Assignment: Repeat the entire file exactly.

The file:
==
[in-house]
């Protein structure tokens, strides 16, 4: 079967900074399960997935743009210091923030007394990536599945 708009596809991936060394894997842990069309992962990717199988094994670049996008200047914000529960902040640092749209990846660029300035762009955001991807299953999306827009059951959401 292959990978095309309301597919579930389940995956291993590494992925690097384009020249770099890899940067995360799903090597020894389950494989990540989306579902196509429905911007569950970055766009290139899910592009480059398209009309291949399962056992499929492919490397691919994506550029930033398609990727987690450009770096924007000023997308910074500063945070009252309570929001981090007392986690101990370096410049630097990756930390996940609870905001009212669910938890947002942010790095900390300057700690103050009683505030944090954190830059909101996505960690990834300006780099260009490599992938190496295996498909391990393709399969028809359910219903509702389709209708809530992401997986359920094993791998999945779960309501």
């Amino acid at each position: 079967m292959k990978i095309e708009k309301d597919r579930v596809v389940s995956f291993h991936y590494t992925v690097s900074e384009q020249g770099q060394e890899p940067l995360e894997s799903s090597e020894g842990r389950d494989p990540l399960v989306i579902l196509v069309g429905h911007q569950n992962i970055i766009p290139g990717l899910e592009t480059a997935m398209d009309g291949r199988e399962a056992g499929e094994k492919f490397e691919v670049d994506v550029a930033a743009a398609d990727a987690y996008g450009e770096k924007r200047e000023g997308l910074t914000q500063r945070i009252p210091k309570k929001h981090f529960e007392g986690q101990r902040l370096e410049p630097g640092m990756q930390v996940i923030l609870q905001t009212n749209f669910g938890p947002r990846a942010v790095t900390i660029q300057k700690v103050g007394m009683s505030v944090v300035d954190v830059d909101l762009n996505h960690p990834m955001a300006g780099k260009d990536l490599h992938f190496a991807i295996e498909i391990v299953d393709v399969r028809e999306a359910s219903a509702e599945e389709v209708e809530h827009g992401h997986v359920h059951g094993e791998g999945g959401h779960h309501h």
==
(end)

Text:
[in-house]
């Protein structure tokens, strides 16, 4: 079967900074399960997935743009210091923030007394990536599945 708009596809991936060394894997842990069309992962990717199988094994670049996008200047914000529960902040640092749209990846660029300035762009955001991807299953999306827009059951959401 292959990978095309309301597919579930389940995956291993590494992925690097384009020249770099890899940067995360799903090597020894389950494989990540989306579902196509429905911007569950970055766009290139899910592009480059398209009309291949399962056992499929492919490397691919994506550029930033398609990727987690450009770096924007000023997308910074500063945070009252309570929001981090007392986690101990370096410049630097990756930390996940609870905001009212669910938890947002942010790095900390300057700690103050009683505030944090954190830059909101996505960690990834300006780099260009490599992938190496295996498909391990393709399969028809359910219903509702389709209708809530992401997986359920094993791998999945779960309501």
């Amino acid at each position: 079967m292959k990978i095309e708009k309301d597919r579930v596809v389940s995956f291993h991936y590494t992925v690097s900074e384009q020249g770099q060394e890899p940067l995360e894997s799903s090597e020894g842990r389950d494989p990540l399960v989306i579902l196509v069309g429905h911007q569950n992962i970055i766009p290139g990717l899910e592009t480059a997935m398209d009309g291949r199988e399962a056992g499929e094994k492919f490397e691919v670049d994506v550029a930033a743009a398609d990727a987690y996008g450009e770096k924007r200047e000023g997308l910074t914000q500063r945070i009252p210091k309570k929001h981090f529960e007392g986690q101990r902040l370096e410049p630097g640092m990756q930390v996940i923030l609870q905001t009212n749209f669910g938890p947002r990846a942010v790095t900390i660029q300057k700690v103050g007394m009683s505030v944090v300035d954190v830059d909101l762009n996505h960690p990834m955001a300006g780099k260009d990536l490599h992938f190496a991807i295996e498909i391990v299953d393709v399969r028809e999306a359910s219903a509702e599945e389709v209708e809530h827009g992401h997986v359920h059951g094993e791998g999945g959401h779960h309501h």